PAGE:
Which metro area has the higher per capita income, Durham or Raleigh-Cary?

The Bull City – and that’s no bull, according to the Bureau of Economic Analysis.

says Durham’s metro statistical area, or MSA, individual income moved past Raleigh-Cary in 2007 at $38,923 vs. $38,648 for Raleigh-Cary.

The news caught N.C. State University economist Dr. Mike Walden by surprise.

“That’s notable,” Walden told WRAL.com. “This gives the leaders of Durham something to crow about. Hopefully this is something they will promote.”

Reyn Bowman, chief executive officer of the Durham Convention & Visitors Bureau, also was surprised – and hailed the development.

“That’s great news,” Bowman said. “I knew we were always close but that’s impressive.

“We spend so much time on what we need to fix we don’t come up for air and look around and go – wow.”

The Durham MSA includes Durham, Orange, Person and Chatham counties. The Raleigh-Cary MSA covers Wake, Franklin and Johnston.

North Carolina jobs income data certainly supports the BEA figures, as Walden noted.

“According to the N.C. Employment Security web site, average salaries in the Durham MSA are $52,000, compared to $42,000 for the Raleigh-Cary MSA,” he said.

Personal income in the BEA figures includes not only salaries but income for all persons from all services. Per capital income is based on the total dollars generated divided by the resident population of the MSA.

Walden noted that given the economic slowdown over the past year that “lower paid workers often take a bigger ‘hit’ than higher paid workers. So I would attribute the faster per capita income growth in the Durham MSA to better pay prospects for workers at the upper end of the pay scale.”

Bowman pointed out that the Durham MSA includes much more than the Bull City proper – Chapel Hill, in particular.

The Durham MSA per capita income surged 6.1 percent vs. 3.8 percent in Raleigh-Cary last year. Coupled with a faster 5.5 vs. 4.6 growth in 2006, the two-year increase lifted the Durham area past Raleigh-Cary, which led $37,221 vs. $36,693 in 2006 and $35,585 vs. $34,775 in 2005.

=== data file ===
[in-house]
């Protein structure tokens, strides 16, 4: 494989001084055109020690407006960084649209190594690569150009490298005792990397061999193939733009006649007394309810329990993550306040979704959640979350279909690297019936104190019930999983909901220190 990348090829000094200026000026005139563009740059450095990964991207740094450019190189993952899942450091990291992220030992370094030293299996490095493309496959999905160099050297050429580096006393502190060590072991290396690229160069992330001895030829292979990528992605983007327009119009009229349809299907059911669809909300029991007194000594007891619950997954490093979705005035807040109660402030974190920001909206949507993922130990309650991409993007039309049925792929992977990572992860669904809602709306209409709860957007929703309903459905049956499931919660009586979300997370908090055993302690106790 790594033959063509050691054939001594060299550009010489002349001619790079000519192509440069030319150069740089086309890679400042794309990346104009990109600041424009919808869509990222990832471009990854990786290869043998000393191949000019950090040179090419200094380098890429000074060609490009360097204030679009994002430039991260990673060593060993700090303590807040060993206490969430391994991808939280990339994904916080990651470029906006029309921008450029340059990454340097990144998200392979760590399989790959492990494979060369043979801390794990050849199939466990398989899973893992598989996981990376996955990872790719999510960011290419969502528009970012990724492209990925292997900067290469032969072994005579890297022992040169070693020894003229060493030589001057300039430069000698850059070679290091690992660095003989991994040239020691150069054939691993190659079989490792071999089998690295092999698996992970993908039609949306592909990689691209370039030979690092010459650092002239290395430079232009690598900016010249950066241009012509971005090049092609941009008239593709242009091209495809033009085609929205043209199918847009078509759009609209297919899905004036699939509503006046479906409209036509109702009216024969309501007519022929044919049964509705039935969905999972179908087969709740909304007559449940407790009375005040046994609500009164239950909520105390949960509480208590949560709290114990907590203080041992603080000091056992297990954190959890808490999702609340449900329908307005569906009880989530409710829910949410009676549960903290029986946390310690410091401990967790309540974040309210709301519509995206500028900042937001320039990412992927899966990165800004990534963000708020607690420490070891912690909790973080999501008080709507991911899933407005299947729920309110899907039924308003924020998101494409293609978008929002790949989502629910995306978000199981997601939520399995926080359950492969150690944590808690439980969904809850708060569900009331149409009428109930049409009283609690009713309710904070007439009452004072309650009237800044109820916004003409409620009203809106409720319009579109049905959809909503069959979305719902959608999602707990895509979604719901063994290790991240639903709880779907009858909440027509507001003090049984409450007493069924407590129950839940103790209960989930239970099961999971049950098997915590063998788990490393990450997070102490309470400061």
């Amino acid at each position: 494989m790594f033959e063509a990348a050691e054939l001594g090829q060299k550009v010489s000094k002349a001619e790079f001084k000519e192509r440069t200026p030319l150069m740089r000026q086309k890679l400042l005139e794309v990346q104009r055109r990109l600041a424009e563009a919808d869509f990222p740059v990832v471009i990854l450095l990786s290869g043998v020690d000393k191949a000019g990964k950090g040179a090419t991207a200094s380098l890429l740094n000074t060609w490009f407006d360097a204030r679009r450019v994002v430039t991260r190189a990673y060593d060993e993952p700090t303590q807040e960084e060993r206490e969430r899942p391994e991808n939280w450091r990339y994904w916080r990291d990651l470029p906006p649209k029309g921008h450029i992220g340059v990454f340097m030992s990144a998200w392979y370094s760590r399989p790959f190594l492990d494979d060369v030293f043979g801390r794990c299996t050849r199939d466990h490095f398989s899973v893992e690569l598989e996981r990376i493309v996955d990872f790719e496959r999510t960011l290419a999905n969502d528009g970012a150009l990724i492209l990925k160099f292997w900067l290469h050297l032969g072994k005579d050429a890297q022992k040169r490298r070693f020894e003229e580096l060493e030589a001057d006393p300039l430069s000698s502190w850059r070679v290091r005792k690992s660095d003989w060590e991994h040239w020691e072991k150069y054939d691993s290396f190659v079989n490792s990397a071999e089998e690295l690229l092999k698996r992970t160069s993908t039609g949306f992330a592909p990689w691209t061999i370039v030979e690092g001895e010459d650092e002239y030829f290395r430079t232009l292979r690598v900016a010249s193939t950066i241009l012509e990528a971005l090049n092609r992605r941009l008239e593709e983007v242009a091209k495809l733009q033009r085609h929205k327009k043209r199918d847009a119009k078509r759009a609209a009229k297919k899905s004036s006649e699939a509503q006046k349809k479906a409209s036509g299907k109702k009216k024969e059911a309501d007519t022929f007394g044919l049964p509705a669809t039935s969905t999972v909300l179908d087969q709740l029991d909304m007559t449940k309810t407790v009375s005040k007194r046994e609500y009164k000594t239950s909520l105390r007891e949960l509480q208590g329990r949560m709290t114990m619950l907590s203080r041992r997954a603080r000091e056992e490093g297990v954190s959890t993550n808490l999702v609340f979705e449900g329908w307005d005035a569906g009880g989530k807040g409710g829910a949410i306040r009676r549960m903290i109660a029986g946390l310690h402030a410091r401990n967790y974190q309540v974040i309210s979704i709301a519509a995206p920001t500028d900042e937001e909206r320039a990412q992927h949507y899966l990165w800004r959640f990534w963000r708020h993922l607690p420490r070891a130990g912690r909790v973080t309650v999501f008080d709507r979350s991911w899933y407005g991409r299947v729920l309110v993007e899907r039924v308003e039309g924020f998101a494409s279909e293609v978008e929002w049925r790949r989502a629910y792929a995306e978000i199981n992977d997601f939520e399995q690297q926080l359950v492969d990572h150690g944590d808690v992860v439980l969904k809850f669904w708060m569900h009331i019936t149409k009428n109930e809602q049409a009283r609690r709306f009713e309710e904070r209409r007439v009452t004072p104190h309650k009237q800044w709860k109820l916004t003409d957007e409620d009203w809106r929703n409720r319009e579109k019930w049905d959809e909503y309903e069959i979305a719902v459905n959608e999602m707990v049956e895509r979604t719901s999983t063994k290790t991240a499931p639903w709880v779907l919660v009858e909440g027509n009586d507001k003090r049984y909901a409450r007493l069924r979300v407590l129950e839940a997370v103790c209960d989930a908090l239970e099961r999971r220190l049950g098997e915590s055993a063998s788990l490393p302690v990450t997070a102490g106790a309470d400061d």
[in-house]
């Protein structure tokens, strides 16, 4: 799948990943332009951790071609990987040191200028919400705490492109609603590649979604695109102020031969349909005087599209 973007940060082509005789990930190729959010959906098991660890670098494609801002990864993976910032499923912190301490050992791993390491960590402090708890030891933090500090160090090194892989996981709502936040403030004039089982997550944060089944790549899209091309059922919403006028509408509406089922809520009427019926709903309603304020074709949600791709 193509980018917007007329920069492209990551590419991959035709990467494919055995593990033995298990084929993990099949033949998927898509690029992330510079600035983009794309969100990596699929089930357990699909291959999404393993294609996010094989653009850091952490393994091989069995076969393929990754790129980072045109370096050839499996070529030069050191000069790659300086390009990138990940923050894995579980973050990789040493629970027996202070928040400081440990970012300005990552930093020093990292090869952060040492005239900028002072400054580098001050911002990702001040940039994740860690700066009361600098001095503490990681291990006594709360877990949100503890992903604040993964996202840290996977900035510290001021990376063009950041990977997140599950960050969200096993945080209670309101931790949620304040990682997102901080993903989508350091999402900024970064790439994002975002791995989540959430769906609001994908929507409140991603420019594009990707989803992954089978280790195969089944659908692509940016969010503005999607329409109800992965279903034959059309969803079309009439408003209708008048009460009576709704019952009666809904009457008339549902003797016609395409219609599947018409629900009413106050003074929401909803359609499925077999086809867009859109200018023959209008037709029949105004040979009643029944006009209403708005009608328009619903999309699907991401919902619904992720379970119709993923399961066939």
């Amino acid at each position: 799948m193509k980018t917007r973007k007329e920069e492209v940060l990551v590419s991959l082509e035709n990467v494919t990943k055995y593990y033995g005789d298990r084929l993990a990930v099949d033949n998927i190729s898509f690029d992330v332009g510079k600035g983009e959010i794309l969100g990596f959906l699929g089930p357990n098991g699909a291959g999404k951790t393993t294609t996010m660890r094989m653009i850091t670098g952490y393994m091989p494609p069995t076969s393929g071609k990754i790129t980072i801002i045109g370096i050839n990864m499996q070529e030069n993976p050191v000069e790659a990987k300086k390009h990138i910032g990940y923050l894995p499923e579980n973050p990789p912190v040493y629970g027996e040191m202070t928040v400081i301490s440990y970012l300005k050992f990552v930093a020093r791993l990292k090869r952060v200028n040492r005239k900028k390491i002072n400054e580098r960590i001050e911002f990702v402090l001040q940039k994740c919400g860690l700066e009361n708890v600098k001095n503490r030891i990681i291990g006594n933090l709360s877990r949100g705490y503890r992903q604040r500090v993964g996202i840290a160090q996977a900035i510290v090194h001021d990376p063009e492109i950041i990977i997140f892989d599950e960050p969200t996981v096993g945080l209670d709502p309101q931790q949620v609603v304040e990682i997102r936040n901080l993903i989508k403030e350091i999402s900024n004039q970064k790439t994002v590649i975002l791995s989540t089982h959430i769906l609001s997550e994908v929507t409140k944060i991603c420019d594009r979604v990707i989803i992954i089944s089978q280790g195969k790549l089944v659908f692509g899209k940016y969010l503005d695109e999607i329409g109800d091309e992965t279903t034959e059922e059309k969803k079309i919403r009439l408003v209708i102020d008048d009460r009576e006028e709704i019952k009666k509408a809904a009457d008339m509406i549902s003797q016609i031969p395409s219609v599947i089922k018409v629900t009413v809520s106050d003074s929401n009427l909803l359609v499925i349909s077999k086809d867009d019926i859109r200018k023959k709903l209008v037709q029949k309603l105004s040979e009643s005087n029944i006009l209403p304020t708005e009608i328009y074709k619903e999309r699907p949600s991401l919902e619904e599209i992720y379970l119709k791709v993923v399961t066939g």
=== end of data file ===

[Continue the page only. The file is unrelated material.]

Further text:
The average lifts Durham to 73rd place among the 363 metro areas tracked by the BEA, which is part of the U.S. Department of Commerce.

Raleigh-Cary ranks 76th.

In population, Durham ranks 103rd nationally with 479,000 people based on 2007 U.S. Census data. Raleigh-Cary is 49th at 1,047,000.

Walden attributed Durham MSA’s growth to the prevalence of high-paying jobs available in Research Triangle Park as well as at Duke University.

“If you think about it, the jobs in the Park tend to be higher paying,” Walden said. “Most of the Park is in Durham County.”

More than 40,000 people work at some 170 companies in RTP, according to the Research Triangle Foundation. Bowman estimated that half those employees live in Durham.

The BEA data is based on where people live.

However, Bowman said strong economic growth centered around Duke and UNC-Chapel Hill, such as their respective medical centers, helped spread the wealth across the MSA. Downtown Durham is also in the midst of a renaissance similar to that taking place in Raleigh, although on a smaller scale. Plus, Durham County boasts the Treyburn residential and business development park.

Bowman also said the grouping the region’s two MSAs gave the region much to promote, although Bowman has been an aggressive advocate of separating the Durham MSA as a separate entity.

“The Triangle is very fortunate to have two very affluent MSAs,” he said, “and that fact gives us tremendous national exposure.”

The personal income total for Raleigh-Cary is much higher than Durham, given the difference in population, at nearly $40.5 billion vs. $18.7 billion. The Raleigh-Cary income grew at 8.7 percent in 2007, down from 9.5 percent in 2006 but much higher than the 6.2 percent national average. Durham’s overall personal income grew at 8.4 percent, up from a 7.7 percent rate in 2006.